Messaging app players in the U.S. are obviously now attempting to emulate WeChat’s success by catering to the mobile first generations in the States. Messaging bots in Apple’s iMessage and Facebook’s Messenger means the bot market will explode in 2017.

This is good for regular folks, too, because bots, counter-intuitively, can make online experiences more personalized, allowing users to engage with companies, products and services in friendly ways that can eventually lead to human connection on the backend, without the pressure at first. This isn’t to say there aren’t obstacles yet to be overcome, such as overall bot awareness and making discovery a friendly experience for the average bear. These challenges will most likely be a primary focus for companies like Apple, Facebook and many others.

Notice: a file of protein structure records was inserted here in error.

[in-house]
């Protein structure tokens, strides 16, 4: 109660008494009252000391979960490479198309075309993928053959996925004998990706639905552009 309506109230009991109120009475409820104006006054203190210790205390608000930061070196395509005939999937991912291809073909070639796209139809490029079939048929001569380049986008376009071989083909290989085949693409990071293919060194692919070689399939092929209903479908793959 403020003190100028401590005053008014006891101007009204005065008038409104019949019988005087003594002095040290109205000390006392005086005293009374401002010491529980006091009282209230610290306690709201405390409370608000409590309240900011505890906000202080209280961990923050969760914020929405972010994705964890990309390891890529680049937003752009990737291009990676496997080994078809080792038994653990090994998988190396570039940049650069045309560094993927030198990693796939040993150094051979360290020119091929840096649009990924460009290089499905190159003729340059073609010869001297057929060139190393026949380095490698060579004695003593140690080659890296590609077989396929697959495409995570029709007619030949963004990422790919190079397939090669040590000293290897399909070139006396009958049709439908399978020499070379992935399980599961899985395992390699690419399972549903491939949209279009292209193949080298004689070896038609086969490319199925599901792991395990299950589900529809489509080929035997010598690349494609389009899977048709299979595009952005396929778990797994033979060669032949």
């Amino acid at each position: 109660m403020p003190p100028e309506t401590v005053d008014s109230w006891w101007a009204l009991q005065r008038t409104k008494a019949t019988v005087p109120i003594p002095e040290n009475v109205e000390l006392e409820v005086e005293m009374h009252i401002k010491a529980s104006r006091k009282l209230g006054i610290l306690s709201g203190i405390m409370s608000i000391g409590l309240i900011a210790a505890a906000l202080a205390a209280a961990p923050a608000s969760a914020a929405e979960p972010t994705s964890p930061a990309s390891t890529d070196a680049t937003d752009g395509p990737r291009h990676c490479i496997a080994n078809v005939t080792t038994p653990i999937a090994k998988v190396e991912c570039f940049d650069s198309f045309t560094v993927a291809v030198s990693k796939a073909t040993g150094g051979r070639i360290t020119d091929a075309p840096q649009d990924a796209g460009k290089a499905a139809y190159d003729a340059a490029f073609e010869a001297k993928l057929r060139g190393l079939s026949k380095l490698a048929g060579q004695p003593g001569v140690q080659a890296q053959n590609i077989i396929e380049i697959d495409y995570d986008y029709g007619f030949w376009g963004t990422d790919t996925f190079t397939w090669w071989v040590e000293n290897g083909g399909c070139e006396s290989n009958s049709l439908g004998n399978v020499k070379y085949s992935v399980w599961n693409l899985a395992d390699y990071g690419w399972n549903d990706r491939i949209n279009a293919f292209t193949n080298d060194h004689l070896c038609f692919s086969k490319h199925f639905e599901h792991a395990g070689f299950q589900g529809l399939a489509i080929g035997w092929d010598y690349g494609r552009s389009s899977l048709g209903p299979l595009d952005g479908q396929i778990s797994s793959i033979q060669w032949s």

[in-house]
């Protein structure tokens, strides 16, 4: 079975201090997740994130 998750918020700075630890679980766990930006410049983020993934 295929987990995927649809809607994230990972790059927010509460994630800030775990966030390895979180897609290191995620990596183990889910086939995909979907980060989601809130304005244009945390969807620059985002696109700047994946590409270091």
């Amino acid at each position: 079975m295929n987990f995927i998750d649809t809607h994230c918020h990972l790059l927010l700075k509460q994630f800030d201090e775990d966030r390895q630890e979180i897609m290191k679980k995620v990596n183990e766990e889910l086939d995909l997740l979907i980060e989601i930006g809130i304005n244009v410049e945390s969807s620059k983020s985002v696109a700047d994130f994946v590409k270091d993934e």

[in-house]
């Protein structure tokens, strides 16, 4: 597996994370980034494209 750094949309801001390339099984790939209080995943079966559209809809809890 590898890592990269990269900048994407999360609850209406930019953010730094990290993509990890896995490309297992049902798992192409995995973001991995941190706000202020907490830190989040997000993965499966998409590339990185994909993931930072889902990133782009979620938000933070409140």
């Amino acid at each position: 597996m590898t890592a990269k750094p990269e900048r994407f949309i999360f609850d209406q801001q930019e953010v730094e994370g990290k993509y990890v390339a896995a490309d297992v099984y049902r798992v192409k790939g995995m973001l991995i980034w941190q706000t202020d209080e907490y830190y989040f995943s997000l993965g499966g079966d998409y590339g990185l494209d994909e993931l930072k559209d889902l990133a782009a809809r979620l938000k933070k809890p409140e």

a robot reading a bookMachine Learning and Artificial Intelligence

By far, of all the buzzwords buzzing this year, Machine Learning and Artificial Intelligence buzzed loudest. In the year ahead, some ad campaigns will no doubt be clever and powered by backend machine learning algorithms to improve speed, ad targeting and arguably increasing ad effectiveness in connecting to people more effectively through personalization.

These technologies may hold value for publishers by minimizing costs. We shall see. It is important to keep in mind, however, that it isn’t just data that powers the success of these tools but the quality and accuracy of data. So, in 2017, I suspect we will see more ad tech providers working to clean up their data-streams and the overall quality and accuracy of the data they collect. Otherwise, while attempting to utilize dirty data for AI and machine learning applications, it’s garbage in, garbage out. In other words, this should be the Holy Grail for advertisers – clean data.